Electromagnetic Compatibility (EMC) ensures that all electrical and electronic devices function reliably in their intended environments. This compatibility maintains reliability and quality performance, reduces interference to other devices, and enhances safety. A significant aspect of the smart grid architecture is the introduction of new electronic devices for grid communication and control functions, which in many cases must function in harsh electromagnetic environments typical of utility, industrial, commercial, and residential locations. Due to an ever increasing density of electromagnetic emitters (radiated and conducted, intentional and unintentional) in the environment, the new equipment must have adequate immunity in order to function consistently and reliably, be resilient to major disturbances, and coexist with other equipment. The most effective way to achieve the requisite level of compatibility is by designing and testing to national or international EMC standards. This project will develop the measurement science necessary to enable EMC testing methodologies and standards for new smart grid systems, most notably in the area of proposed wireless networks and other systems being deployed in utility and customer locations. The project complements and leverages work within the CTL RF Technology Division in broadband wireless systems, homeland security, EMC and electromagnetic field metrology.
Objective - To develop measurement methods, interference models, and metrics to improve Electromagnetic Compatibility (EMC) testing for communications and other systems deployed in smart grid (SG) environments; and to provide technical input to smart grid EMC standards activities to meet performance and interoperability requirements.
What is the new technical idea? The technical idea is to work directly with the smart grid stakeholders (utilities, customers, manufacturers, test laboratories, Standards Development Organizations (SDOs) and EMC experts) to identify priority EMC requirements; to develop or improve laboratory measurement methods and models to more accurately reflect these requirements; and to develop recommendations for implementing these techniques into EMC test standards.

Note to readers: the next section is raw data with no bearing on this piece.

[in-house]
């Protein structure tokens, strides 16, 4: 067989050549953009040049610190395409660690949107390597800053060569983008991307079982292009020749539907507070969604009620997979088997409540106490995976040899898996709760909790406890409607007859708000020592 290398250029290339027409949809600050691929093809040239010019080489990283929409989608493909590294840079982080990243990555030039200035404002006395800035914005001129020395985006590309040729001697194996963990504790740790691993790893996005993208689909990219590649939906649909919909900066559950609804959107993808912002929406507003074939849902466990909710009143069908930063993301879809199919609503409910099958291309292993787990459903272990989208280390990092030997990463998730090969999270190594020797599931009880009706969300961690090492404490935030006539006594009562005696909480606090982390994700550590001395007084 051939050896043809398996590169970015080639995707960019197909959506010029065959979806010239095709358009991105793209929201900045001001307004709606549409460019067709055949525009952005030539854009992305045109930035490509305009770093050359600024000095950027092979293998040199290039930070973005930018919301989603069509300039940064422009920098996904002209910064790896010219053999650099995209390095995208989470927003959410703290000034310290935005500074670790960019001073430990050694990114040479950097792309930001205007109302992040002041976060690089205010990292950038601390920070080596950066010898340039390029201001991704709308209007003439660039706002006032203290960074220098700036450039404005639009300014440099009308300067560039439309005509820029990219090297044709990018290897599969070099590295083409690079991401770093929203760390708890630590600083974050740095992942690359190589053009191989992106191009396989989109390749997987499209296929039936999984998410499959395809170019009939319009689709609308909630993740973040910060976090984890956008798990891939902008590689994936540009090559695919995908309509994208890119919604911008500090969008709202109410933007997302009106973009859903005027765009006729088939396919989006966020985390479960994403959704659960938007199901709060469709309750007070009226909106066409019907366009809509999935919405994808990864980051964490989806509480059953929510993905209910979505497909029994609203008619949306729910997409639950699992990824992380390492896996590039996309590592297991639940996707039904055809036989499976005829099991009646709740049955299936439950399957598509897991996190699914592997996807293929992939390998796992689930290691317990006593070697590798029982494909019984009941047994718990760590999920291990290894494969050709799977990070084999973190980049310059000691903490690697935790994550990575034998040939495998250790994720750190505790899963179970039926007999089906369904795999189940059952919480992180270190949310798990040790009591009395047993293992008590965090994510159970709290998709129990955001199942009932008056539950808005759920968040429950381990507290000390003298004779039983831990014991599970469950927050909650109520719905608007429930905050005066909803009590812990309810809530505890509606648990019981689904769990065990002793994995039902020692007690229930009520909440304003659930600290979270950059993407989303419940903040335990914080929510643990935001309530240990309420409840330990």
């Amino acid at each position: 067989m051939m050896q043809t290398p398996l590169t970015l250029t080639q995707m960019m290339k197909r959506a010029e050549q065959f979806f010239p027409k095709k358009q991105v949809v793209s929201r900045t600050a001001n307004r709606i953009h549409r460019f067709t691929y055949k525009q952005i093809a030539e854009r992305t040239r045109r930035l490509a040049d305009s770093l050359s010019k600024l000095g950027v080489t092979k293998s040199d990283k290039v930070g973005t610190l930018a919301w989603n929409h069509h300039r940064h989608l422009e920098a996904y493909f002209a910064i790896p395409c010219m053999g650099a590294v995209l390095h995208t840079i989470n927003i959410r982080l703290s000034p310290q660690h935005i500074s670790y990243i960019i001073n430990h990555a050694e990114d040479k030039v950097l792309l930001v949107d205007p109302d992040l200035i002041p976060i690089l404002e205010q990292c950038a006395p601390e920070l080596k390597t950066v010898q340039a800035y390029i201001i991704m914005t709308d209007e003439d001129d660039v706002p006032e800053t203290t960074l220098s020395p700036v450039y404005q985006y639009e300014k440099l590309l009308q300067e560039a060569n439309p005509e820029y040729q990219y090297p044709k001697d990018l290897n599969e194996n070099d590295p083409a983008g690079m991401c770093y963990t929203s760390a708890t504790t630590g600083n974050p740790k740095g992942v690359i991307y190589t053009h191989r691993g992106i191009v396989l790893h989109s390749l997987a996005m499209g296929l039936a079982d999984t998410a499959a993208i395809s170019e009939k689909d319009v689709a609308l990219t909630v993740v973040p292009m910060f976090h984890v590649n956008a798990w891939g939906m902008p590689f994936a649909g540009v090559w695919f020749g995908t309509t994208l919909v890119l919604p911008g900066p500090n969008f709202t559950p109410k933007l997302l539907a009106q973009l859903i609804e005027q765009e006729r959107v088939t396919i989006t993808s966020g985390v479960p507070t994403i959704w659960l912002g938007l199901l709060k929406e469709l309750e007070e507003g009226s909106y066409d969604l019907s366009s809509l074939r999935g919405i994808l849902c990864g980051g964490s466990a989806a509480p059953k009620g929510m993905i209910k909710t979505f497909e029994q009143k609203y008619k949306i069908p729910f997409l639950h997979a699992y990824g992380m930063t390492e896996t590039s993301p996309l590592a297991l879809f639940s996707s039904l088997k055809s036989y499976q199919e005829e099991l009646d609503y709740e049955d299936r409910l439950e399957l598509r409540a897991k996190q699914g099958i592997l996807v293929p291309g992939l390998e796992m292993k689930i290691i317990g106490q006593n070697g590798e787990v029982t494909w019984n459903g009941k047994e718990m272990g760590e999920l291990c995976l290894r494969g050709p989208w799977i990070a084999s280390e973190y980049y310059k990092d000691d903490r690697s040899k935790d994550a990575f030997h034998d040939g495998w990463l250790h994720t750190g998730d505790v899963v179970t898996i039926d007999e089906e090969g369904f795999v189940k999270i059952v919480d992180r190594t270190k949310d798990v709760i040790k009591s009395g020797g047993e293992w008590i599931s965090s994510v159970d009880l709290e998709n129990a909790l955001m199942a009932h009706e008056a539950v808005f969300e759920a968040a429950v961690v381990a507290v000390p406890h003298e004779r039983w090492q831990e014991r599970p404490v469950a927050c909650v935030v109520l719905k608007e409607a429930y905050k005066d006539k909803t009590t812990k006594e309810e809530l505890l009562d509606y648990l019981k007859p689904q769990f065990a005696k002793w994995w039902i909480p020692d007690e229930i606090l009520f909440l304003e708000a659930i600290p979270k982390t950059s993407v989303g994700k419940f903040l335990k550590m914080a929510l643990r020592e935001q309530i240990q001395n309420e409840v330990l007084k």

What is the research plan? Task A:Develop laboratory testing methods that apply existing EMC standards to smart grid electronics (e.g., smart meters, communications systems, and microprocessor based devices) operating in environments that emulate electric power grid and utility consumer conditions. Investigate merging EMC testing with operational tests using representative laboratory test-beds.
Task B: Develop laboratory test methods for EMC, Electromagnetic Interference (EMI), and coexistence for wireless communications systems employed in complex electromagnetic environments such as the home, industrial site or power plant. These tests may include unintentional out-of-band and in-band radio frequency interference, and intentional EMI (e.g. jamming). The development will draw upon the Priority Action Plan (PAP) 2 characterization of wireless technology in the smart grid to ensure that appropriate communication technology and information exchange activities are considered, particularly for the EMI/coexistence tests.
Disseminate findings and test methods to standards body.
Task C:Monitor and support Smart Grid EMC standards development within the Institute of Electrical and Electronic Engineers (IEEE) and the International Electrotechnical Commission (IEC). Participate in IEEE and IEC EMC committees and working groups as appropriate. Continue activity in SGIP – Electromagnetic Interoperability Issues Working Group (EMIIWG). Participate in the ANSI C63 Working Group on coexistence testing.
Technology Transfer Outcomes: :
Start Date:September 1, 2012
Lead Organizational Unit:el
Principal Investigator: John Ladbury, CTL
Related Programs and Projects:
Smart Grid Program
John Ladbury, CTL